Writing Advice from La Wharton

I finally finished Hermione Lee’s biography of Edith Wharton. I probably won’t reread it, but it was interesting enough to slog through all 800-plus pages.

I copied out two quotes for you.

The first one has to do with the books in Edith’s library. She frequently wrote in the books she was reading and had no time for people who believed that books should be treated like fragile objects. She was fond of this quote, from W. N. P. Barbellion’s Journal of a Disappointed Man, “A Book is a Person and not a Thing.”

The second quote is one of Wharton’s diary entries from 1934, when she was working on her novel The Buccaneers.

“What is writing a novel like?
1. The beginning: A ride through a spring wood.
2. The middle: The Gobi desert.
3. The end: A night with a lover.
I am now in the Gobi desert.”

When Edith Wharton wrote these words, she was 72 years old. She had published 20 novels, more than 85 short stories, and won a Pulitzer.

I think this gives all of us permission to grumble a bit when stuck in the Gobi desert, but then we have to go back to work.

Scribblescribblescribble…

15 Replies to “Writing Advice from La Wharton”

  1. Ooh – love both of those quotes. Thanks for providing them.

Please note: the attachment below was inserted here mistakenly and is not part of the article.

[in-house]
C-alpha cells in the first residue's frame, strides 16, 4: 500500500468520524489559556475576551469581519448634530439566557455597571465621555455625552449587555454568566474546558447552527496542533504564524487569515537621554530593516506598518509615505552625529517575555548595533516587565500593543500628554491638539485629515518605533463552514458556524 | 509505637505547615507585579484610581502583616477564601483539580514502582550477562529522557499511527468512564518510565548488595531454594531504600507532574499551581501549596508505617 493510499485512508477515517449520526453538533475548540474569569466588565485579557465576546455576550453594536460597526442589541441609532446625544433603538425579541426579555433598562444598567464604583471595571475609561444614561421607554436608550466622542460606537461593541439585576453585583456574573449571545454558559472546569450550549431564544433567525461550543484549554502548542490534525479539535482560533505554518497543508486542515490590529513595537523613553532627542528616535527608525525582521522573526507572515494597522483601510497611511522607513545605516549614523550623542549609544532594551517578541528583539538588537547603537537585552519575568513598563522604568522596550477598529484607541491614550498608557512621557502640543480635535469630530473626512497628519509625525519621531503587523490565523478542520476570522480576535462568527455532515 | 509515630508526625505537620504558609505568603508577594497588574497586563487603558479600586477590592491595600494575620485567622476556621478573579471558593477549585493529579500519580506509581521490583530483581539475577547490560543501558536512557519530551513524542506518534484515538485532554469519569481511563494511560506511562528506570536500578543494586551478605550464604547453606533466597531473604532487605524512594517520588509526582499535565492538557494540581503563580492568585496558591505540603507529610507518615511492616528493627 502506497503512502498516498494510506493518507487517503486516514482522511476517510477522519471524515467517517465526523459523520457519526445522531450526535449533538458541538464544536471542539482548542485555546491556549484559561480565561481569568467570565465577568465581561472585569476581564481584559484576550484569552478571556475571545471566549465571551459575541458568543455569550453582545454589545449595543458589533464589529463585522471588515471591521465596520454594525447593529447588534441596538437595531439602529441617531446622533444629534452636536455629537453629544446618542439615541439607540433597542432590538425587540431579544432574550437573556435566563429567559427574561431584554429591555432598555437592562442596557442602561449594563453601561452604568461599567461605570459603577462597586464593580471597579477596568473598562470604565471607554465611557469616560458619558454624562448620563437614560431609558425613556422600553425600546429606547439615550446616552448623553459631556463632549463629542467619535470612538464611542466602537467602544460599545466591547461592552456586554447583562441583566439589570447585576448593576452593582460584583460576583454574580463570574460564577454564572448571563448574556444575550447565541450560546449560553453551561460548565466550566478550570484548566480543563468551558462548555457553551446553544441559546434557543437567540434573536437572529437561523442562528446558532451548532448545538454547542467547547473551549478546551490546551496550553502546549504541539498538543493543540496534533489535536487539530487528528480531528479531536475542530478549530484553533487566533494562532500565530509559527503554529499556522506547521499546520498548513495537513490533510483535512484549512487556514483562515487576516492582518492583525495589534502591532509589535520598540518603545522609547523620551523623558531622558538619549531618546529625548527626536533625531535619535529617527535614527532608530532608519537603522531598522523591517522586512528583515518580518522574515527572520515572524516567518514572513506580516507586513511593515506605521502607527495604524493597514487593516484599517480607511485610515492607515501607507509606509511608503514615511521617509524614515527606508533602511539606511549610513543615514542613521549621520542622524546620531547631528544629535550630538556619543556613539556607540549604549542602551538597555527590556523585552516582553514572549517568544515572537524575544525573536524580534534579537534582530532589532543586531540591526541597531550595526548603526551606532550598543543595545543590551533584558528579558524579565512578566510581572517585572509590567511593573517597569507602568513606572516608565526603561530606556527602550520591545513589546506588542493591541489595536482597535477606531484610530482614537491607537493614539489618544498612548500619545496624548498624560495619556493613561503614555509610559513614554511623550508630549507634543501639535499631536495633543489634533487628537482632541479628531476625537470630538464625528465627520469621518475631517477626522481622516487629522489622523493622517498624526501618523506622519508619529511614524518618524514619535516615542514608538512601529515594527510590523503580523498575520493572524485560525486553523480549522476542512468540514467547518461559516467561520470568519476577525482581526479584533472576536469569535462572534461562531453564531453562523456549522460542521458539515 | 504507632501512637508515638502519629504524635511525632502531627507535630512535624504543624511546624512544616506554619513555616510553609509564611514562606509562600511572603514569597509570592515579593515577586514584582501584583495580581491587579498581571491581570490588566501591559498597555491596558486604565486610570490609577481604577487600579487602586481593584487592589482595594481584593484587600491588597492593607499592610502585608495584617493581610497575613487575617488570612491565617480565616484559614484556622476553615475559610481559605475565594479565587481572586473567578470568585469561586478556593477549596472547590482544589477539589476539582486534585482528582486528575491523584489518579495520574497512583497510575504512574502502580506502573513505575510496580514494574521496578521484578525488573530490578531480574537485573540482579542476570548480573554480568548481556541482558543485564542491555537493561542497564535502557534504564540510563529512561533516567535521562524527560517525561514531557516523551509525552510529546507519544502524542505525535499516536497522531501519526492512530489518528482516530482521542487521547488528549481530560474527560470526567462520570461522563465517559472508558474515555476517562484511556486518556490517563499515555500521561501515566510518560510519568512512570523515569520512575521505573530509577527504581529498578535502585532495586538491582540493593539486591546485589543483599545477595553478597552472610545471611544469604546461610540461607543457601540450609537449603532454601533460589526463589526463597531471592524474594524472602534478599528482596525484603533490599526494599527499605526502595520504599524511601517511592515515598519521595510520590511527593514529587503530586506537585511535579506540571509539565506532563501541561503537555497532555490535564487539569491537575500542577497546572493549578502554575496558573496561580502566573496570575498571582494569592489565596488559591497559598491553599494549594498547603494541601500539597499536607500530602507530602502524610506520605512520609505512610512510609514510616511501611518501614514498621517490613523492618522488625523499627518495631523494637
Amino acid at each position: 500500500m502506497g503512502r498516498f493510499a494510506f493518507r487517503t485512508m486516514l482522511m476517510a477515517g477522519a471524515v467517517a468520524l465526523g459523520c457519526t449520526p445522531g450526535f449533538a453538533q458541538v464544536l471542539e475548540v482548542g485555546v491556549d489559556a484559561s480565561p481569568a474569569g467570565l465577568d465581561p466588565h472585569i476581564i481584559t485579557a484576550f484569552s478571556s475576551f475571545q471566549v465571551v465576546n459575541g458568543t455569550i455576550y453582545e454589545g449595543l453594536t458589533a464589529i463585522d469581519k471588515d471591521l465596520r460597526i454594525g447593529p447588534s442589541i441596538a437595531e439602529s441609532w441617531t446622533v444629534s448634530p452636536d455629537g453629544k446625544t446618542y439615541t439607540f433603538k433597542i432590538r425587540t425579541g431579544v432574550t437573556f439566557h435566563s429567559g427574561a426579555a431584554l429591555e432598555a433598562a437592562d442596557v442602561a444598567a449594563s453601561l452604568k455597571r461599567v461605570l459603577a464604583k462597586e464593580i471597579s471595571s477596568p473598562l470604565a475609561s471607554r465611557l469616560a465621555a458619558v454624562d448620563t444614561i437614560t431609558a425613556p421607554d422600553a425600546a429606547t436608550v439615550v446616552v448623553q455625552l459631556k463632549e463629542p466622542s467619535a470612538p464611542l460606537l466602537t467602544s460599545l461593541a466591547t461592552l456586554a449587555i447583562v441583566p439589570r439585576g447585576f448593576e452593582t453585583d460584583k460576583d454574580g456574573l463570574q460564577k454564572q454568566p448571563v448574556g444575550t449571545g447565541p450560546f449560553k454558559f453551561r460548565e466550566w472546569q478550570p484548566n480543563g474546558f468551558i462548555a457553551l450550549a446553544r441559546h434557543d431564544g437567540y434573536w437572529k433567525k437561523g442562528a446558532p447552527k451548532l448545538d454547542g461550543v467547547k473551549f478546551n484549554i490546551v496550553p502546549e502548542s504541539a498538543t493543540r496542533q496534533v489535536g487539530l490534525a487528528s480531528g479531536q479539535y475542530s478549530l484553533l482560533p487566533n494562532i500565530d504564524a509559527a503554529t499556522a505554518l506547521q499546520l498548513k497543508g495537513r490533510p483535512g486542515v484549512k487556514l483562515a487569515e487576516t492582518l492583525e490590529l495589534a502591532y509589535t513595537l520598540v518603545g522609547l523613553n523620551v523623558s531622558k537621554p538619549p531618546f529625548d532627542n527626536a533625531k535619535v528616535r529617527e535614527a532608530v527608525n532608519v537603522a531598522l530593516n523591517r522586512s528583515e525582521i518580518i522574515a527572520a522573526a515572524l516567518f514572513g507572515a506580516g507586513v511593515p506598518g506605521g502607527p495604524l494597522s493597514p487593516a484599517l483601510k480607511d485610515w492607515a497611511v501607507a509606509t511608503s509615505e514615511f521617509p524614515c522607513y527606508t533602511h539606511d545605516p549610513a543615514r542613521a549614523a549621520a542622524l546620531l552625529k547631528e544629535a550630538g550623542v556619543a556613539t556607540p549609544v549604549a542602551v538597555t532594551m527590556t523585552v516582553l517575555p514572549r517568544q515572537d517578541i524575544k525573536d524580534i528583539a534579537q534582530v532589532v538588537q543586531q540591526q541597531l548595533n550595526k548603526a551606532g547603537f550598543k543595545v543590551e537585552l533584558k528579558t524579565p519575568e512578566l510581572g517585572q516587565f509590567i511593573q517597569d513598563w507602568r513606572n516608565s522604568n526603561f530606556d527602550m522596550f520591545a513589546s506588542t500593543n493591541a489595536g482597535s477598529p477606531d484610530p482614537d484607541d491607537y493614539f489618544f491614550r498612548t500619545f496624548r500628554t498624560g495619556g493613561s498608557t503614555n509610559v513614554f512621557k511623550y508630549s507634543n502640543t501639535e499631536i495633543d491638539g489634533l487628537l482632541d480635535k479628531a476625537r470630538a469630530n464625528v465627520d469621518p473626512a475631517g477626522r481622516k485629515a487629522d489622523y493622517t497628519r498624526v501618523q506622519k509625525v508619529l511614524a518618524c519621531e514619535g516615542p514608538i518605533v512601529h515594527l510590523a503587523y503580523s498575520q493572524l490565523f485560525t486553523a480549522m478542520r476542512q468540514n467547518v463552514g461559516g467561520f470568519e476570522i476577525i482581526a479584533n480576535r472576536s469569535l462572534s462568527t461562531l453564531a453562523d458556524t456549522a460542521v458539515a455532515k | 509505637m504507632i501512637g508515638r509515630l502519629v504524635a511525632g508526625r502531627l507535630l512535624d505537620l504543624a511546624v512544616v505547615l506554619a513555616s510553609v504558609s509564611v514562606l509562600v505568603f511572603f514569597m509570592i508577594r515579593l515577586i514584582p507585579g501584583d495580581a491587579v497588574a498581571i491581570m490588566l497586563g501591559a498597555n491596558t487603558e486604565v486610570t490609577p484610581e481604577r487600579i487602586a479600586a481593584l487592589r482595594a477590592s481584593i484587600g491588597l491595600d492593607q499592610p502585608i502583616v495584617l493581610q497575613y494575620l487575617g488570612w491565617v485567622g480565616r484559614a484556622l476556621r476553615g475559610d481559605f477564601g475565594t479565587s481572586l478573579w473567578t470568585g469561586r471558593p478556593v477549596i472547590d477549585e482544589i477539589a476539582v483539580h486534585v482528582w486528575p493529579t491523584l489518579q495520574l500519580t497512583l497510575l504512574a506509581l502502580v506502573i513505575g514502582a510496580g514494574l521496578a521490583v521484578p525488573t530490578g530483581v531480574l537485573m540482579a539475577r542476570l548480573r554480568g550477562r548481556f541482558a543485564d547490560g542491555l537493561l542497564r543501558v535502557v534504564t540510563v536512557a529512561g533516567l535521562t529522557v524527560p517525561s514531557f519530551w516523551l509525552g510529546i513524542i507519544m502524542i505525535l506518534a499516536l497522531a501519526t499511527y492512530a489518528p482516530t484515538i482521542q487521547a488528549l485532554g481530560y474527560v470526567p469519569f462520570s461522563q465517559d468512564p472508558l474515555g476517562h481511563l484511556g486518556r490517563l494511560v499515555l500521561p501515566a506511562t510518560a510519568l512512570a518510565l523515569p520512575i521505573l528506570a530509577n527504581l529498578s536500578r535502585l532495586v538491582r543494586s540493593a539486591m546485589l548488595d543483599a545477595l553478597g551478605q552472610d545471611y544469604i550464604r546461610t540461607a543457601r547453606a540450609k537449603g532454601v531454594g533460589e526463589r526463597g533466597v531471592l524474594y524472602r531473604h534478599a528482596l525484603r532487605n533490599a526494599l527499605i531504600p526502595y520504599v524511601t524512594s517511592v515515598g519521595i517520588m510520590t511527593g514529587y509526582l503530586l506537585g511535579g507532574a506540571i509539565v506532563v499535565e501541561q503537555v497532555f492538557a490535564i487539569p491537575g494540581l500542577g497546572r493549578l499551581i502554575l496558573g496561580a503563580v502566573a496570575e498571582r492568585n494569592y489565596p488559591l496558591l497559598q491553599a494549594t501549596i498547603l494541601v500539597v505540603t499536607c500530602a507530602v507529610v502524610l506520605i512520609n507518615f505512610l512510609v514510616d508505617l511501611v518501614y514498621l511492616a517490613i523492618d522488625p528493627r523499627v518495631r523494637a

Although her inclination to write in books, and to consider them people, makes me wonder if she wrote on people. You can’t fault my logic – in fact, it’s a syllogism. “Edith Wharton writes in books. Books are people. Therefore, Edith Wharton writes on people.” Still, I doubt it’s true.

  2. I write all through my books as well. In fact, I won’t buy a nice hardcover of an old book ’cause I know I’m going to mark up every page.

    Love the desert quote. She had a much better time than Winston Churchill:

    “Writing a book is an adventure. To begin with, it is a toy and an amusement; then it becomes a mistress, and then it becomes a master, and then a tyrant. The last phase is that just as you are about to be reconciled to your servitude, you kill the monster, and fling him out to the public.”

  3. wintergirls

    OK, this might be a little off topic, but I have to say it- WHOA.I just finished reading Wintergirls today and the ending was really unexpected for me, both in terms of the story and your writing(I’m saying this in the most positive way possible, I swear). I mean, the beginning and the middle(or the spring forest and the Gobi, which ever way you want ot look at it) were alot more like your style of writing- not sugarcoated, focused directly on the main character’s thoughts and actions, and you use language and situations that all of us have done and experienced, but sometimes we don’t admit. Then the ending comes along out of practically nowhere,BOOM! It was really good, one of the best I’ve read in a looooooooooooooooong time!!!

  4. Every time I hear the name Edith Wharton, I think of the college I went to my freshman year. Our lit house had a cat named after her, and I’m pretty sure if the cat could write, she would have been very good at it 😉

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